By Paul Cullum
In the waning months of 2016, the improbably named Boring Desert, a Facebook and Instagram events calendar servicing the High and Low Desert, joined a growing wave of Morongo Basin boosterism online: High Desert Happenings (curated by C/Z Records founder Daniel House — or as he prefers it, “Dåniel Høüse”); the Joshua Tree Guide (filmmaker Casey Kiernan’s tourist-themed tie-in to his local music videos and time-lapse desert photography); artist Andrea Zittel’s sprawling Hi Desert Test Sites; the Hi Desert Art and Culture Bulletin Board; Radio Free Joshua Tree’s Radio Flyer (under the auspices of Ted Quinn and the Beatnik Lounge); the Z107.7 Community Calendar; Lauren Ell of the Hi Desert; and the Tortoise Telegraph and Hi-Desert Star in print, among others – several of them now defunct.
But Boring Desert is the only one that attempts an up-to-date catalogue of daily entertainment events — particularly music listings for the nearly 40 official or occasional music venues stretching between Morongo and Wonder Valleys. Which makes the fact that its founder is a Hollywood talent agent living in Culver City with a year-old baby all the more unlikely – and its origin myth all the more compelling.
Aur-Aelion Israel (pronounced “aurillion”) was born in Pioneertown in 1981 to a hippie mom in her mid-30s in the midst of a daylong celebration and feast where everyone was tripping on mushrooms. His mother, Naomi Simmons (born Rita Wasserman), had grown up a Palm Springs debutante and dead ringer for Natalie Wood – there’s a photo of her dancing with Tony Curtis at a charity event – and seemed destined for Hollywood. Instead, she worked after school at her stepfather’s car wash (Steve McQueen took his sports cars there) where, courtesy of her older, more worldly co-workers, she developed a taste for methamphetamine. After she slept through her own birthday party, her mother feared the worst and had her committed to a mental hospital. By the time she talked her way out, the ’60s were beckoning.
As Israel explains it, “She ended up working as an LSD dealer out here. I guess enough time has passed that I can talk about it. There was a community called the Children of Israel — the leader was a poet named John Foret [aka Uncle John, aka Aquarius John] who was connected to the Grateful Dead – and everyone changed their name to Israel. When my Mom lived here, they basically ran LSD around San Bernardino, Palm Springs and this area. They would take their trips up to San Francisco to re-up, and then the rest of their time was spent here.”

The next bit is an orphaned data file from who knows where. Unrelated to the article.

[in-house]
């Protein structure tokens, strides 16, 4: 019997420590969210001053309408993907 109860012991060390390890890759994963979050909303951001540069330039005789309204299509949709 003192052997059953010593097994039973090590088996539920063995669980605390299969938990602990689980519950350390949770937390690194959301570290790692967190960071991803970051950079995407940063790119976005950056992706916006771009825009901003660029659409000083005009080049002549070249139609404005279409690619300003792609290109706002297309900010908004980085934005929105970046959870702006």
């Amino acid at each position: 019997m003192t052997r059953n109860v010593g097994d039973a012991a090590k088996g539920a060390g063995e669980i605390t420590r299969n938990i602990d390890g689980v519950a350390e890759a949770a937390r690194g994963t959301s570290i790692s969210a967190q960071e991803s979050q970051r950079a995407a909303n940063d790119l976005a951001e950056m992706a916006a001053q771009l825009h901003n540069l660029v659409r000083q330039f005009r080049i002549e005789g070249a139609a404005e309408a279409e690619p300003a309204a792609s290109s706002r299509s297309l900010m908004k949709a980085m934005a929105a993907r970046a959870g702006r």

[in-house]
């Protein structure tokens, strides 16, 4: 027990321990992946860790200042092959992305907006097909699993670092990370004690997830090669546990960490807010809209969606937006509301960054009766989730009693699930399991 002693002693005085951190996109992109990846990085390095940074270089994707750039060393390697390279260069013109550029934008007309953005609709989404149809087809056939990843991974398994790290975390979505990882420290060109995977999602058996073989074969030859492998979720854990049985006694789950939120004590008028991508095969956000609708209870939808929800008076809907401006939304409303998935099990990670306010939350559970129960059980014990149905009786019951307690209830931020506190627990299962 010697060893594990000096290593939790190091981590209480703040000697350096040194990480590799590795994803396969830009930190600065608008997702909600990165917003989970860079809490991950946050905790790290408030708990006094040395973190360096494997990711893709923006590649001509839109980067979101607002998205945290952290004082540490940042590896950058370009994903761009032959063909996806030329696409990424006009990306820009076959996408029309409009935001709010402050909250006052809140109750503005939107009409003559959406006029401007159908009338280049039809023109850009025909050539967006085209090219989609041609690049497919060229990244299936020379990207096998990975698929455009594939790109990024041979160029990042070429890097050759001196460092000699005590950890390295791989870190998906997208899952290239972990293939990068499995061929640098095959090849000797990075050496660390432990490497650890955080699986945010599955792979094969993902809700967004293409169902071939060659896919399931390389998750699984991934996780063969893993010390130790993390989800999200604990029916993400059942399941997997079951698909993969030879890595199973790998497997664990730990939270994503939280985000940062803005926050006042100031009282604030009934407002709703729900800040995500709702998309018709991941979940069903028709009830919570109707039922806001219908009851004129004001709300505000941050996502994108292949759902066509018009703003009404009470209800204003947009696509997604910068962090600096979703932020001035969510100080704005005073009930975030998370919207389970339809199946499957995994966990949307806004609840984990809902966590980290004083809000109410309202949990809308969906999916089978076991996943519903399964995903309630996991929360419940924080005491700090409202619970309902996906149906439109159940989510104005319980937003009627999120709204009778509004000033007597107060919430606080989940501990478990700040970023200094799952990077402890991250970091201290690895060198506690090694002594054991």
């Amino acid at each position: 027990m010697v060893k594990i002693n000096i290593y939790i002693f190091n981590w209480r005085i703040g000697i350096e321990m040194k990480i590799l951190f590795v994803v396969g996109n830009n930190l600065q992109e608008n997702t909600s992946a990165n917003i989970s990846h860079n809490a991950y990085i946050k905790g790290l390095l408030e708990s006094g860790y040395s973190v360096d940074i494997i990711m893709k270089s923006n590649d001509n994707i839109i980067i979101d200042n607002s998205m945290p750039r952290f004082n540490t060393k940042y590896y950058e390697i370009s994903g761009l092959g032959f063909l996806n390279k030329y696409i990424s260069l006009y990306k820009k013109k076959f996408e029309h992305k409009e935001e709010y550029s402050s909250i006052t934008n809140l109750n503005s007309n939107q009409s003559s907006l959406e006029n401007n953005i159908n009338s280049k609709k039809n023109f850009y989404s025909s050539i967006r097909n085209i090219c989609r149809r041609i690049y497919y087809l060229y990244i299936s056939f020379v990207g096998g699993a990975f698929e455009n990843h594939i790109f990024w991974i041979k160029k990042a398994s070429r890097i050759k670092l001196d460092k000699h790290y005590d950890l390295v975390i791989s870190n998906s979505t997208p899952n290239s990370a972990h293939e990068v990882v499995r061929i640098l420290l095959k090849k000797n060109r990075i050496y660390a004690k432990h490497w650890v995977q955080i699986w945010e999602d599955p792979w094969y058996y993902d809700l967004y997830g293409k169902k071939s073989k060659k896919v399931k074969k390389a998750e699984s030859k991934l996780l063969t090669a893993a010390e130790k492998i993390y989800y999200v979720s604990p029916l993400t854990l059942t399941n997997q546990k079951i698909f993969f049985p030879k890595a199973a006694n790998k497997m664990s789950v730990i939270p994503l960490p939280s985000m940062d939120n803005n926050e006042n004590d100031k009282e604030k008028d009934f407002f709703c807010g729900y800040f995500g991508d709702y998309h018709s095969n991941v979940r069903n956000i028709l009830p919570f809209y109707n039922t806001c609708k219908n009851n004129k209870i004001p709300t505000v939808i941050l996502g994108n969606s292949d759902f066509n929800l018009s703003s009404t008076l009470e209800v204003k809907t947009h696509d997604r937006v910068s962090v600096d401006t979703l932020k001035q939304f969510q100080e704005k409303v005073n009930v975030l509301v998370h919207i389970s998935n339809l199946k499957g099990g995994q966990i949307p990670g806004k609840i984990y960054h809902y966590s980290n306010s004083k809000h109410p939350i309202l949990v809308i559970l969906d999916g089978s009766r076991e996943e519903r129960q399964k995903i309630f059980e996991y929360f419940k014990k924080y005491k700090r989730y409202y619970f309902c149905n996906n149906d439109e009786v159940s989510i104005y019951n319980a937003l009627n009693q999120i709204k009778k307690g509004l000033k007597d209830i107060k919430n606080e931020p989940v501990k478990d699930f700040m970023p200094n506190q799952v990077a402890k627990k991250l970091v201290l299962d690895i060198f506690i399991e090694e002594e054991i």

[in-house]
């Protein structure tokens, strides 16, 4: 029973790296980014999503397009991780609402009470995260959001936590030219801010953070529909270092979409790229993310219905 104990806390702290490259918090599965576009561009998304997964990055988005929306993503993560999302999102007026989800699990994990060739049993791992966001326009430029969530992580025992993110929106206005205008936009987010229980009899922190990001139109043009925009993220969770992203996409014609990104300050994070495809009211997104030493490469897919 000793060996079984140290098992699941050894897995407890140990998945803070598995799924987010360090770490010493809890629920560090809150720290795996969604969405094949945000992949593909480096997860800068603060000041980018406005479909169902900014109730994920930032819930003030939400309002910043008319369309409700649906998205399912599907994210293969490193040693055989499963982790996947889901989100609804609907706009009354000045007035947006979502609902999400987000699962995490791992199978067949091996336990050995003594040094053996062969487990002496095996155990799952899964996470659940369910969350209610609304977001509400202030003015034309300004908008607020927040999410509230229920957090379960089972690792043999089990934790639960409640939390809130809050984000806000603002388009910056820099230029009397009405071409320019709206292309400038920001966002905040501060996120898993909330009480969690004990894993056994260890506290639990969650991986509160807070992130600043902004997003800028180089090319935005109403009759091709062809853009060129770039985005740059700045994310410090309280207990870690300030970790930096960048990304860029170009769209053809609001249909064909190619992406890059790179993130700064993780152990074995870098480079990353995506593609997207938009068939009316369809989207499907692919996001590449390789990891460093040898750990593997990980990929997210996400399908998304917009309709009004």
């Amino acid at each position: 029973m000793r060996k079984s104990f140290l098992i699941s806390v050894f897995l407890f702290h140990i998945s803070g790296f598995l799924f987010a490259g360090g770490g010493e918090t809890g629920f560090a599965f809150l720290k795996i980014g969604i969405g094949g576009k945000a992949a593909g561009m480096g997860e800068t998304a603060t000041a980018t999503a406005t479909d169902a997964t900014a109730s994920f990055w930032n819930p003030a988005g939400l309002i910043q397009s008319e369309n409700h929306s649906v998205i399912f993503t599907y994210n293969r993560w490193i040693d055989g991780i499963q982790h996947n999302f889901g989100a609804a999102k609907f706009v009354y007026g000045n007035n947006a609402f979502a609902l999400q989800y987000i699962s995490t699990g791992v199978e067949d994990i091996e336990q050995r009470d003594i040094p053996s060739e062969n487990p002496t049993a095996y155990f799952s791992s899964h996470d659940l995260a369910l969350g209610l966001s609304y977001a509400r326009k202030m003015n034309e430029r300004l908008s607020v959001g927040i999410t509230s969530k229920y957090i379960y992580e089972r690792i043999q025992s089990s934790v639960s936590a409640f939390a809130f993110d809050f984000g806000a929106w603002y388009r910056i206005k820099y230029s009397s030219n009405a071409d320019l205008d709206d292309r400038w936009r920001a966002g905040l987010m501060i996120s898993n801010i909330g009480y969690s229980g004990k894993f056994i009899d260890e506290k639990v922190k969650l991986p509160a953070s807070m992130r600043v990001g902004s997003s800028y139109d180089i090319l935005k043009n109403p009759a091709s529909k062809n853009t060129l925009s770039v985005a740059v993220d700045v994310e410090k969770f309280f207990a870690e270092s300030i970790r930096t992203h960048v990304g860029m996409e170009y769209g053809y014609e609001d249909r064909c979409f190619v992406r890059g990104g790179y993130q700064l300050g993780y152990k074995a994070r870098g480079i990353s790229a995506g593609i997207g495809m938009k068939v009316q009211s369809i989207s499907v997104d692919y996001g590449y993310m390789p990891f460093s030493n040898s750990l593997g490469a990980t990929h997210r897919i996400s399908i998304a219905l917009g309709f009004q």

For a time, Naomi lived at the Thompson’s Ranch Commune off Sunfair, known colloquially as Hippie Hill. Many of the denizens of that scene were captured in a painting by Dean MacKenzie titled “Mrs. Camp’s Thanksgiving Day Party,” recreated from his 1970 photo. MacKenzie, an L.A. advertising and magazine illustrator frequently compared to Norman Rockwell (he designed the definitive Jolly Green Giant), discovered the 29 Palms Inn while on a personal walkabout, and routinely traded artwork for lodging with owners Jane and Paul Smith. MacKenzie made the painting in 1974, and a copy currently hangs in the restaurant just to right of the bar. Naomi is the woman in red at the very center with her face turned away from the camera.
Amba Hipp, Israel’s godmother, lived at Thompson’s Ranch for 15 years. She also assisted at his birth, after Naomi had decamped to a house in Pioneertown off Coyote Rd., when she was pressed into service by the man serving as midwife. “I was high on mushrooms, it was in her house, and he was cooking dinner for 10 people and helping her give birth,” Hipp says today. “And I said, this is a keeper. He moved into my house that morning — my future husband.” Hipp, who has two children of her own, eventually went back to school, earning a degree in psychology, and today works as a Therapeutic Behavioral Services counselor for emotionally troubled youth. But according to her, Naomi could never seem to get over that hurdle. “Naomi was the most beautiful girl ever,” she says. “Certainly the most beautiful girl in Palm Springs. She was a health nut, she wore all those flowing clothes, and she was my hero. She was talented at sewing, calligraphy, art — whatever she put her hand to. And also with health things — she was going to be a healer. But she could just never hold it together.”
Israel was the youngest of four children, each the product of a different union, two of whom were taken and raised by their respective fathers. (His brother was raised by Naomi’s mother.) His own father disappeared relatively quickly.
“My father was 18 and my mother was 36,” he says, “so he definitely couldn’t handle her. He had her come and stay with him in San Bernardino, and after one or two days, my mom ran off with his brother to San Francisco for a week, and he said that’s it.” Outside of a single encounter when he was 6, the next time Israel talked to his birth father was a phone call when he was 27, as his father lay dying of complications from hepatitis C. Israel was in foster care briefly before he was a year old, and they were briefly looked after by his mother’s boyfriend’s parents in Ashland, Oregon after the boyfriend was sent to jail for shoplifting, until Naomi’s own shoplifting arrest sent them running back to the High Desert. When she finally quit meth following her last arrest, the judge ordered her to have her teeth pulled and replaced with dentures as a condition of her probation.